From National Parks Traveler
By NPT Staff on May 2nd, 2019
A $160,552 grant released from the American Battlefield Protection Program by the National Park Service will help purchase nearly 19 acres for preservation as part of the South Mountain Battlefield in Maryland.
The land in question was threatened with damage or destruction by urban and suburban development, according to a Park Service release.
In September of 1862, mislaid communications led to the Battle of South Mountain. Confederate General Robert E. Lee’s plans to split the Army of Northern Virginia, sending half into western Maryland and half to capture the federal garrison at Harper’s Ferry, landed in the hands of Union Commander Major General George B. McClellan.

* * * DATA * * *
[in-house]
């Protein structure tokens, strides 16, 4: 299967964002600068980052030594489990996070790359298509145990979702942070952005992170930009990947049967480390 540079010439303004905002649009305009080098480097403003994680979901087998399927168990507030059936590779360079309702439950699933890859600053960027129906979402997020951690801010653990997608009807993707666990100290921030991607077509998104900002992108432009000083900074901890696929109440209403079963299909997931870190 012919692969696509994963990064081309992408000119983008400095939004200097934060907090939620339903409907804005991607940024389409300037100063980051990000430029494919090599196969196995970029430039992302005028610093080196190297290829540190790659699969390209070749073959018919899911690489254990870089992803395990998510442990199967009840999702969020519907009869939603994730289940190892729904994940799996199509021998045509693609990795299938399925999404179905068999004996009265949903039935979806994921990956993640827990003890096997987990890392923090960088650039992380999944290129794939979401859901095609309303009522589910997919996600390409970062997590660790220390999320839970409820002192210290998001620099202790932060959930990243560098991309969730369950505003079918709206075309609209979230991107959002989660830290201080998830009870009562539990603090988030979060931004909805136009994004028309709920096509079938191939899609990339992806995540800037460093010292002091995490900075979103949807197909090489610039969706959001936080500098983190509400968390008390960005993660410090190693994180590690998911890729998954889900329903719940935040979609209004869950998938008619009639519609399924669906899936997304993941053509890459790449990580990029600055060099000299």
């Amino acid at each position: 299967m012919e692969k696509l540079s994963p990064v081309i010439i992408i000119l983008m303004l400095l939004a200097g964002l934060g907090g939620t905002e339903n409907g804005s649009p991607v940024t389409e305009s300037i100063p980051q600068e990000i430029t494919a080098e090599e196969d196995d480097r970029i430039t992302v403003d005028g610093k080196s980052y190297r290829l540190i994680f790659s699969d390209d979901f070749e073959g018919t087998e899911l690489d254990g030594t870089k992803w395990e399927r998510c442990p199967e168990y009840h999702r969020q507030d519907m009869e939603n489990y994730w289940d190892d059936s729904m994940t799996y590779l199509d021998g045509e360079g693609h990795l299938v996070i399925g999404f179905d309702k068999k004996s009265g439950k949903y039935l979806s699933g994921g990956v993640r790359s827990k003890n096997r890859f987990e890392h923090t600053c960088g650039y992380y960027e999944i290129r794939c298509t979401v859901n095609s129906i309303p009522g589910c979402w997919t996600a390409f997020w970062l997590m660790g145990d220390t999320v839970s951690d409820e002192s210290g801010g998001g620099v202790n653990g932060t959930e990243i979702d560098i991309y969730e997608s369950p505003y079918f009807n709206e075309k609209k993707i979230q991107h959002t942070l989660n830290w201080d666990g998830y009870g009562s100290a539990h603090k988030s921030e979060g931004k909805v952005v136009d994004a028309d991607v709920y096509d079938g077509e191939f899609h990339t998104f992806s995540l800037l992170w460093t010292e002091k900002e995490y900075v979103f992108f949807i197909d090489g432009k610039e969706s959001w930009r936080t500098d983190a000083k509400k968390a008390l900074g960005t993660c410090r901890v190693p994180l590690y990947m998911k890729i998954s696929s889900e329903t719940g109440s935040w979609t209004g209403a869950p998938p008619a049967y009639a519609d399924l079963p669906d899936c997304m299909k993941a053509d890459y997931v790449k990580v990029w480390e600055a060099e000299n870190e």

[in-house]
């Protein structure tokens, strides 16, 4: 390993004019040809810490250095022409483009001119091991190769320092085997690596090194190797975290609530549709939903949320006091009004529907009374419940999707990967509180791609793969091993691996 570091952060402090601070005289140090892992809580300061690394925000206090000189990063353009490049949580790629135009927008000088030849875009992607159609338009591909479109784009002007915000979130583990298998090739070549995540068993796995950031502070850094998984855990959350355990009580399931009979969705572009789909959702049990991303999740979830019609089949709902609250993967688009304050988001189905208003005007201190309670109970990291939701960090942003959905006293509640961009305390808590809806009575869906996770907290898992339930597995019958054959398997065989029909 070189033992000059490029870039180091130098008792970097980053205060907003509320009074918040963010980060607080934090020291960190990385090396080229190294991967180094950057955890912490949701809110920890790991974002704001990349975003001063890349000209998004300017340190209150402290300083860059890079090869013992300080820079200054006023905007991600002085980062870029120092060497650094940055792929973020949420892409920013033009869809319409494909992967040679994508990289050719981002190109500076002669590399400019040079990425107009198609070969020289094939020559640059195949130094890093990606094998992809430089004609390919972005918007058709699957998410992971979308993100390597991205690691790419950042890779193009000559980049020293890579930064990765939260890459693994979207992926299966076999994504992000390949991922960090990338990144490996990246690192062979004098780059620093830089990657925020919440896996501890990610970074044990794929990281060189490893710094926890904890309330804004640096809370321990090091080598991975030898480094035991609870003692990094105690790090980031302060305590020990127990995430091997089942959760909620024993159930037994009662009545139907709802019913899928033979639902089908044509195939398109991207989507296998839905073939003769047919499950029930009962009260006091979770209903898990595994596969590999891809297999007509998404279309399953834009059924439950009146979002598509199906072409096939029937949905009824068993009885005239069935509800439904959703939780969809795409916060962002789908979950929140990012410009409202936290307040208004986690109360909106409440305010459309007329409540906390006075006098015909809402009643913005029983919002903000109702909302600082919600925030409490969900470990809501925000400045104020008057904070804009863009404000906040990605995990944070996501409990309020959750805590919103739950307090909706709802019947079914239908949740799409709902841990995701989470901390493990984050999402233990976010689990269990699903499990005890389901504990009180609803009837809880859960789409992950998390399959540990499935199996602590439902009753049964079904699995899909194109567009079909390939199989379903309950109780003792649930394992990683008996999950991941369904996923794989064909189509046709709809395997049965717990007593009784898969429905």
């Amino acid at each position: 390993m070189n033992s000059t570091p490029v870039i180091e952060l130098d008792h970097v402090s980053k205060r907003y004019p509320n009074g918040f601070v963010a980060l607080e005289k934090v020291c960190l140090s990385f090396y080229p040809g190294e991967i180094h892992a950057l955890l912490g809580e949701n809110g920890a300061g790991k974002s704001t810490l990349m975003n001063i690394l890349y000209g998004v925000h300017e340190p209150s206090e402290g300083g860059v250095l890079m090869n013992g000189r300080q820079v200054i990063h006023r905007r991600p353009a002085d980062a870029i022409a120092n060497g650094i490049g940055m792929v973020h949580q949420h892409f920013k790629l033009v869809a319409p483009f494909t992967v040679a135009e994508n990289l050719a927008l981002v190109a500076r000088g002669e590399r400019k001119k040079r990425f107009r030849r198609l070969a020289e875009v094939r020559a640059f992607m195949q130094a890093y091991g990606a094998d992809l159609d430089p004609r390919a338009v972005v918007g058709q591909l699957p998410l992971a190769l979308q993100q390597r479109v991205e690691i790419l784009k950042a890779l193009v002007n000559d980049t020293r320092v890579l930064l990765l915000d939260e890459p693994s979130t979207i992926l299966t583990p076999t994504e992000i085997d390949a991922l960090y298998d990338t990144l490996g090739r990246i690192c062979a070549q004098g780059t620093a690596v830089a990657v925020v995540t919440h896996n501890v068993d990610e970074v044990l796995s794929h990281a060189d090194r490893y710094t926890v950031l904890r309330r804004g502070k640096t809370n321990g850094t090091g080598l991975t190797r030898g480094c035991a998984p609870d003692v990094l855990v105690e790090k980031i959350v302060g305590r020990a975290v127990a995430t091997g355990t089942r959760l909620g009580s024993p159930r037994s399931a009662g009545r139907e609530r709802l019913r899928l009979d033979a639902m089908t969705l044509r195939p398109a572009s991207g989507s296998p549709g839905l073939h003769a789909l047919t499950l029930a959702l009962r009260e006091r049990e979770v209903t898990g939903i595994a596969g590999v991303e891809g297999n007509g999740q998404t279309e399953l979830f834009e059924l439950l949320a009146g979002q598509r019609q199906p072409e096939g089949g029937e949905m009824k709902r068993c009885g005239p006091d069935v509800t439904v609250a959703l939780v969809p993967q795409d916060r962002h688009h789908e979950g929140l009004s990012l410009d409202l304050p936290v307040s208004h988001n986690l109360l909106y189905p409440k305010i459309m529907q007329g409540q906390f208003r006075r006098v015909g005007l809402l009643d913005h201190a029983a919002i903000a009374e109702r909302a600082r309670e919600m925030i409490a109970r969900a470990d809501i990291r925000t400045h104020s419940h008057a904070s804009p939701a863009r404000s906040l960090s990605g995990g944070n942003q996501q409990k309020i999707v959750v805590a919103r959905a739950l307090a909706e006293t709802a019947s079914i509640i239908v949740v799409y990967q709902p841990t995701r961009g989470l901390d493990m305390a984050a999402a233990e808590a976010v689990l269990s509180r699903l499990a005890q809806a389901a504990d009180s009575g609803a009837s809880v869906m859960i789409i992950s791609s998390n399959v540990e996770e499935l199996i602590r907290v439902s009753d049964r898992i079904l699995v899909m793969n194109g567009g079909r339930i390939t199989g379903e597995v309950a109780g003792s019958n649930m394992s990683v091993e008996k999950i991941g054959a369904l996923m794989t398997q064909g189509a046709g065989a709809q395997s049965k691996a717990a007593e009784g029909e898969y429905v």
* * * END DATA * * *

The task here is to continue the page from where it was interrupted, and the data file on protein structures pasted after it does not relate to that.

McClellan responded to this intelligence by sending his forces to South Mountain to destroy the Confederate forces and divide Lee’s vulnerable army. While the Union was successful against the Confederate forces at South Mountain, Confederate resistance allowed Lee to reunite and concentrate his forces, setting the stage for the Battle of Antietam three days later.
The American Battlefield Protection Program’s Battlefield Land Acquisition Grant program provides up to 50 percent in matching funds for state and local governments to acquire and preserve threatened Revolutionary War, War of 1812, and Civil War battlefield land through the purchase of land in fee simple and permanent, protective interests in land.
Eligible battlefields are listed in the Civil War Sites Advisory Commission’s 1993 “Report on the Nation’s Civil War Battlefields” and the 2007 “Report to Congress on the Historic Preservation of Revolutionary War and War of 1812 Sites in the United States.”